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Environ Health Prev Med. 2013 Sep;18(5):401-6. doi: 10.1007/s12199-013-0339-5. Epub 2013 May 3.

Association of ambient air pollution and meteorological factors with primary care visits at night due to asthma attack.

Author information

  • 1Department of Healthcare Epidemiology, Graduate School of Medicine and Public Health, Kyoto University, Yoshidakonoecho, Sakyo-ku, Kyoto, 606-8501, Japan, yamazaki.shin.6z@kyoto-u.ac.jp.

Abstract

AIM:

The association of outdoor air pollution and meteorological elements with primary care visits at night due to asthma attack was studied.

METHODS:

A case-crossover study was conducted in a primary care clinic in Himeji City, Japan. The subjects were 956 children aged 0-14 years who visited the clinic with an asthma attack between the hours of 9 p.m. and 6 a.m. Daily concentrations of particulate matter, ozone, nitrogen dioxide, and a number of meteorological elements were measured, and a conditional logistic regression model was used to estimate odds ratios (ORs) of primary care visits per unit increment of air pollutants or meteorological elements. The analyses took into consideration the effects of seasonality.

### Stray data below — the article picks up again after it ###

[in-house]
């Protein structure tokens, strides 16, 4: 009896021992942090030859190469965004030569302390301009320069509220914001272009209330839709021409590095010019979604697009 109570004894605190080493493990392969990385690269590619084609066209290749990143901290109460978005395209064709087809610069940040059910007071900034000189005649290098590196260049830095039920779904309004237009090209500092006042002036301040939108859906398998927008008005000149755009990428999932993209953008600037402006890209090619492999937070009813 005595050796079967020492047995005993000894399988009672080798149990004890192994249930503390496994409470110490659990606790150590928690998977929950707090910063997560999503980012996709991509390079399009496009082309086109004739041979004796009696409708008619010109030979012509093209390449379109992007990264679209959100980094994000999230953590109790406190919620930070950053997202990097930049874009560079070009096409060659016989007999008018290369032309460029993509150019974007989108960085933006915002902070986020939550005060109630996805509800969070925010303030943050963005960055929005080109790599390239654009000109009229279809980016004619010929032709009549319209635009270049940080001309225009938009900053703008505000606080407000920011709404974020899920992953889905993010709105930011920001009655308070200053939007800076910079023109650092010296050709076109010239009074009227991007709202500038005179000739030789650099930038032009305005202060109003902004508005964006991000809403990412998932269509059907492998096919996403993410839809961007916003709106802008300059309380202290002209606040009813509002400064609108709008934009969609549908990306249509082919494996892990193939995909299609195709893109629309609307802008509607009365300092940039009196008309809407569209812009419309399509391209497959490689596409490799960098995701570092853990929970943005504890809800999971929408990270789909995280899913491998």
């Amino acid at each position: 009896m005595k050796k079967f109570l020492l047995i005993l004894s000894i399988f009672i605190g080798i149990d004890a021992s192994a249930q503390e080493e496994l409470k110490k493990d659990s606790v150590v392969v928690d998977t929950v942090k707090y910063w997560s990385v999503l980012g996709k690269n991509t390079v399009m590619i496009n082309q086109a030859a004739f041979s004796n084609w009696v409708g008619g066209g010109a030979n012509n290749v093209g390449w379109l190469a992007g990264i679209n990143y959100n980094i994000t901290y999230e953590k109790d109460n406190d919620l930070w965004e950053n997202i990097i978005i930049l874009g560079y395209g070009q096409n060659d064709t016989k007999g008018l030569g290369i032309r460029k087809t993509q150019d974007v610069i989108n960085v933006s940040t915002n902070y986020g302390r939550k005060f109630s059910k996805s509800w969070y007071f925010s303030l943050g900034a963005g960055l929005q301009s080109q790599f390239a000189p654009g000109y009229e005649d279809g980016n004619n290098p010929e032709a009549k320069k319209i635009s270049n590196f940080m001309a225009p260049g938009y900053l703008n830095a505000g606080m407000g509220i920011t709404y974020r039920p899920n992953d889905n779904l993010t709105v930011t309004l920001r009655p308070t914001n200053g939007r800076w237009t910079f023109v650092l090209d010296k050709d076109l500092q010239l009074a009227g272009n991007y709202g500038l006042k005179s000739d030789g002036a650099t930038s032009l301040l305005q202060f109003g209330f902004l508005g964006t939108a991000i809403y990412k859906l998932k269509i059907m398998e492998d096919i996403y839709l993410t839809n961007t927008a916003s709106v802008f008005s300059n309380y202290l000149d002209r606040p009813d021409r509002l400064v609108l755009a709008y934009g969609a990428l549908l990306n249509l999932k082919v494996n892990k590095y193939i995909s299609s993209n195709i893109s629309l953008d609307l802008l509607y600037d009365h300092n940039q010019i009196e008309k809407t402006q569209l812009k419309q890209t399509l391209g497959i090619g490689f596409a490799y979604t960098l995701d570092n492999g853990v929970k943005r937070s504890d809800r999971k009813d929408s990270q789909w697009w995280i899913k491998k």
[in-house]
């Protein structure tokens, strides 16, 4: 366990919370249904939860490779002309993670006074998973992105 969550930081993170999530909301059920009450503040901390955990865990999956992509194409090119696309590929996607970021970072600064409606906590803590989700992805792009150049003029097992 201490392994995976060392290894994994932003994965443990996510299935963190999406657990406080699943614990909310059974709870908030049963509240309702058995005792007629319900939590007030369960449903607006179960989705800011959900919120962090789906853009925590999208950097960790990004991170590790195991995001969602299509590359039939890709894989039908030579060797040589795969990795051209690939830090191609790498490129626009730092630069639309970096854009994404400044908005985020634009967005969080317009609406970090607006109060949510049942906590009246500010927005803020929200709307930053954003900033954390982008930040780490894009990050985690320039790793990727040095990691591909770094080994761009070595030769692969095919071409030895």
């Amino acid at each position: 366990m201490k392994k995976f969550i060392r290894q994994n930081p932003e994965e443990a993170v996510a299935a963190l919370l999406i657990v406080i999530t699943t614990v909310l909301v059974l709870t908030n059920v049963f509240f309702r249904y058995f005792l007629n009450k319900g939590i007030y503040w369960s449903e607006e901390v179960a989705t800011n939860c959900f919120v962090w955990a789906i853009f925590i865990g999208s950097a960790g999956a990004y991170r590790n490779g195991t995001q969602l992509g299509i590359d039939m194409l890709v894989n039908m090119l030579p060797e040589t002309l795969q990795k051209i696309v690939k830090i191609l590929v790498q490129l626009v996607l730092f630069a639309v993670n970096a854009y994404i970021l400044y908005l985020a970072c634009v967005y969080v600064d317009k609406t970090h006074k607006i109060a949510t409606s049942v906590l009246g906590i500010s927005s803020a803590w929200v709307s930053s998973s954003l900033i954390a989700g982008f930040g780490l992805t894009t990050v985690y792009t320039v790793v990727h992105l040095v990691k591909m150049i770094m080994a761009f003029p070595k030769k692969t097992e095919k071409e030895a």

RESULTS:

Of the 956 children, 73 (7.6 %) were aged <2 years and 417 (43.6 %) were aged 2-5 years. No association between daily ozone levels and primary care visits due to asthma attack at night in the spring or summer was found. An inverse relation between suspended particulate matter and primary care visits due to asthma attack was detected in the winter. ORs in the summer per degree increment in daily mean temperature was 1.31 [95 % confidential interval (CI) 1.09-1.56], and ORs in the autumn per hourly increment in daily hours of sunshine was 0.94 (95 % CI 0.90-0.99).

CONCLUSION:

The findings of our study fail to support any association between daily mean concentration of air pollutant and primary care visits at night. However, we did find evidence indicating that certain meteorological elements may be associated with primary care visits.

PMID:
23640199
[PubMed - indexed for MEDLINE]
PMCID:
PMC3773095
Free PMC Article
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